Cuba, through the eyes of a Mexican
Earlier this year, we had the opportunity to coordinate a tour in Cuba for a group of Australians, our partner Rubén, who accompanied the group for 10 days, tells us about his first visit to this incredible country.
What are your general impressions of Cuba?
Cuba is a beautiful country in so many ways. It’s green by its never-ending vegetation and rusty bronze, and brown with the land, coffee and tobacco. The locals are extremely friendly and warm, loud and fun. Driving out of the airport and into the city at first was a genuine travel in time as you submerge into a mix of ambiances that goes from the 20’s to the 50’s from sights of old majestic buildings and flaming European cabrioles and roadsters on the streets.It’s a very young country with a great pride for its History and culture; and regardless of the difficulties we may think they face as a country, the general theme is always a party and a joy for life that you can’t find just anywhere.
What surprised you the most?
I was very impressed to find out such a strong bond between its people and how fraternal they are with foreigner people, especially Latinos. Everywhere I was they would shout “Mexicano!” with a smile and called me a brother from a different land. They wouldn’t hesitate in hugging and handshakes were firm and long.
Also I couldn’t believe the fact that EVERYONE smokes cigars all the time, and most of the buildings have no restrictions for indoor smoking. It was surprising how they drink rum almost with everything, even coffee! They sometimes would just put a bottle of rum on the table for people to add by themselves, no measure!
Would you go back to Cuba?
Definitely! Spending a couple of nights at each city is definitely not enough to really get the feel of it. As I came back, I couldn’t help but feeling that I only got a mere glimpse of the culture, history and lifestyle of this unique destination.
Would you do anything different?
As I was leading a 15 senior travelers group through the country, naturally I couldn’t get time for myself. If I were to go back, I’d try to stay in one of the local “hostels” – private homes with no more than a couple of rooms to rent.
I’d also stay longer in some of the places and try to go as slow as possible. There are heaps of small and very interesting bars, art galleries, cultural centers and performances everywhere you look. Just wandering to get lost in this 24/7 festivity ambianceis the best way to find these gems.
What where the highlights of the trip?
The island as a whole looks like a national park. It is evergreen, although it has rapidly changing sceneries that go from great plains full of Royal Palms, the national tree, to pine forests with karstic-crumbling mountains.
Walking through its bustling streets and corridors you can find any kind of cultural expressions of a very proud society. We took a ride in a convertible Buick 56’ to the Revolution Museum and learned everything about Fidel and Che. I felt as if I was traveling back in time driving through the Habana Bay into the Old Town Square and staying in a 1930’s décor building that could’ve been easily taken out from an Agatha Christie’s novel, as my fellow tour leader Victor would say.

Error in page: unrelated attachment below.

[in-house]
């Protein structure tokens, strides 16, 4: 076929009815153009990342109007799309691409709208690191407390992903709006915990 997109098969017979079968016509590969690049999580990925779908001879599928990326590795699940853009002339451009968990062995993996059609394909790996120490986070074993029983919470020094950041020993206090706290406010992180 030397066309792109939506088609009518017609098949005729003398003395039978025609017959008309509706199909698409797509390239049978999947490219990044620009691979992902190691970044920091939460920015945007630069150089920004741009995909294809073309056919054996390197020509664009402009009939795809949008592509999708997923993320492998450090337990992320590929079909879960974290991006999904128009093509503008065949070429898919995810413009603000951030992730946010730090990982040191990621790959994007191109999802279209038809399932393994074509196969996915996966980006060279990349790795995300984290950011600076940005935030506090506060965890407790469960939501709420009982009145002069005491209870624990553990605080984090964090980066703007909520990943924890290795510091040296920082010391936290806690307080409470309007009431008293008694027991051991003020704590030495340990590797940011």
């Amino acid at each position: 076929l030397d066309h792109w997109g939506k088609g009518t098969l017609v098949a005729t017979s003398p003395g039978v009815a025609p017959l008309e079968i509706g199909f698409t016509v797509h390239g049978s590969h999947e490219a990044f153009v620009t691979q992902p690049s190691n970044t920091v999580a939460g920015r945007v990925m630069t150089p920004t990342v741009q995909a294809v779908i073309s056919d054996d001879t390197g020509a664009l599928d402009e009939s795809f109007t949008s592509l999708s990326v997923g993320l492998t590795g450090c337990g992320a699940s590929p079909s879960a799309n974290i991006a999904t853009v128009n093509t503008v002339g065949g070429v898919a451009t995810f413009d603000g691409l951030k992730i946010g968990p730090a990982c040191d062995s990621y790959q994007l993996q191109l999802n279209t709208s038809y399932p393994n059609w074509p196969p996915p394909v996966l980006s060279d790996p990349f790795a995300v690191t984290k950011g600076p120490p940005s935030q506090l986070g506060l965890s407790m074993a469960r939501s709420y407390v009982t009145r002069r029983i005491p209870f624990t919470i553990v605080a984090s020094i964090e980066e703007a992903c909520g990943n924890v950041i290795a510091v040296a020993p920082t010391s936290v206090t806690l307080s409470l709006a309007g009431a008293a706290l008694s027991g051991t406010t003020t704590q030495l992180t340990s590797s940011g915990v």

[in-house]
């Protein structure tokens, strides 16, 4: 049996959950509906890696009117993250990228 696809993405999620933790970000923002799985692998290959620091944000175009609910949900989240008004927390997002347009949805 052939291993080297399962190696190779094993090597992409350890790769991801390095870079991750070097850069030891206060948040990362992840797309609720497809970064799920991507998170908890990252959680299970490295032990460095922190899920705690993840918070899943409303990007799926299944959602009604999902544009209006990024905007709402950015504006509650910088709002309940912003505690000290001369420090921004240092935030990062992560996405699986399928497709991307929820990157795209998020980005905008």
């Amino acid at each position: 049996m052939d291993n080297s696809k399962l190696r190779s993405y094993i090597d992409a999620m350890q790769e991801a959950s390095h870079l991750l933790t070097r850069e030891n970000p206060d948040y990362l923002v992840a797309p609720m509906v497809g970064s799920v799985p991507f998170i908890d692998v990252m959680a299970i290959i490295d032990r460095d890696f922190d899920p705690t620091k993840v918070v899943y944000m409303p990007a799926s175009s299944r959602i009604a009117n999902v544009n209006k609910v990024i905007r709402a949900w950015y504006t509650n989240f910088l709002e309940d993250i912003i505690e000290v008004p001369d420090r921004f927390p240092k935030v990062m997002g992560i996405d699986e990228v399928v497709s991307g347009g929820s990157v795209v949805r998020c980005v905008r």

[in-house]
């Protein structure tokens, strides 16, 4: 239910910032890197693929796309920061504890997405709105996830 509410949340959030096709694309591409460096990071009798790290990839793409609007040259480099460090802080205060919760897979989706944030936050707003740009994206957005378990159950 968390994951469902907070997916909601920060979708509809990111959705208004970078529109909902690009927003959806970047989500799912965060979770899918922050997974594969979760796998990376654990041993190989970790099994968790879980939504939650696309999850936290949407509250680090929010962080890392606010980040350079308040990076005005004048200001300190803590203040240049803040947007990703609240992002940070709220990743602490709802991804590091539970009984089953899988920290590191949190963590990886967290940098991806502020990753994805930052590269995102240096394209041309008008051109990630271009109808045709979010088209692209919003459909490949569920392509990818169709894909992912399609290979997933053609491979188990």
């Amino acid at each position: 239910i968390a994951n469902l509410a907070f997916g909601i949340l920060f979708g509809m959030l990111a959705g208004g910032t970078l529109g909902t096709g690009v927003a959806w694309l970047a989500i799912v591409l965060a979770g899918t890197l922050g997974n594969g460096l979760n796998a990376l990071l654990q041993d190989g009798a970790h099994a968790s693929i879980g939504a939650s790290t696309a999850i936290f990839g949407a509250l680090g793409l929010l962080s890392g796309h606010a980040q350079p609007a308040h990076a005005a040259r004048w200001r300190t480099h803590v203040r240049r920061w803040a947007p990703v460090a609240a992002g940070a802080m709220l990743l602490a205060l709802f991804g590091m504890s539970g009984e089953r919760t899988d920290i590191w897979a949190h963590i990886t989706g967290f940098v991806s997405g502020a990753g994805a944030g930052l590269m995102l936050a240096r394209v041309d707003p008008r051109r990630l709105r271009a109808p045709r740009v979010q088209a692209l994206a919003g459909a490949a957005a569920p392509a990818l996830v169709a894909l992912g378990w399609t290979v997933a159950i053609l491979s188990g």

A highlight by itself, even though it’s located in La Habana. It’s an AMAZING spectacle with a live orchestra where several dances are performed, telling stories about the island and its culture. This loud and colorful allegory is a must-see in Cuba for sure. Listen to emblematic songs such as Guantanamera and El Manicero, and don’t leave early! After the show, the hosts get YOU on stage to enjoy a great night of fun and dancing.
Pinar del Río
You come out of La Havana driving west through a long freeway accompanied by Royal Palms plains in the scenery. A little over an hour after your departure, the scenery is suddenly changing to a pine forest surrounding karstic hills as it gives the best panoramic of vast valleys of tobacco plantations. You can visit the best tobacco farms in the island and learn to roll your own cigars! Priceless!
Santiago de Cuba
We visited Santa Iphigenia’s Graveyard, one of the biggest in the country and where José Martí and Fidel Castro memorials are located. Both of them are absolutely stunning and filled with allegories and deep meaning symbols, as well as surrounded by a strong martial respect ambiance. Another highlight is the house of Diego de Velazquez, an ancient property of a Spaniard conqueror, where you can appreciate the elegant Moorish components of design and valuable handcrafts from all over the world that use to belong to Velazquez’s personal collection.
Though brief, our visit to the Bay of Cienfuegos was marvelous. Driving along its shoreline accompanied by walking pedestrians on the pier by Paseo El Prado, was enough to fall in love with the city. French-funded Cienfuegos is the second most colorful city I visited in Cuba; it is a great place to spend the afternoon and watch beautiful sunsets while enjoying a relaxed and safe town. It is crowned by Palcio de Valle, a century old mansion with a great Moore influence and covered completely in colorful and whimsical patterns of tile.
If Cienfuegos is beaten as the most colorful town in Cuba, it has to be by Trinidad. A very complex and intricate city planning is the main feature here. It was built with narrow corners and 5-7 street conjunctions in order to successfully ambush bands of pirates and corsairs trying to raid the city for loot. When you visit, keep your eyes open! There’s culture everywhere. I really loved walking through the cobblestone streets all the way to Plaza Mayor and trying a traditional Canchánchara, a drink of ice, honey, rum and lemon juice, in the mere pub that created the cocktail!
As you can see, Cuba is a destination that has to be on your travel bucket list!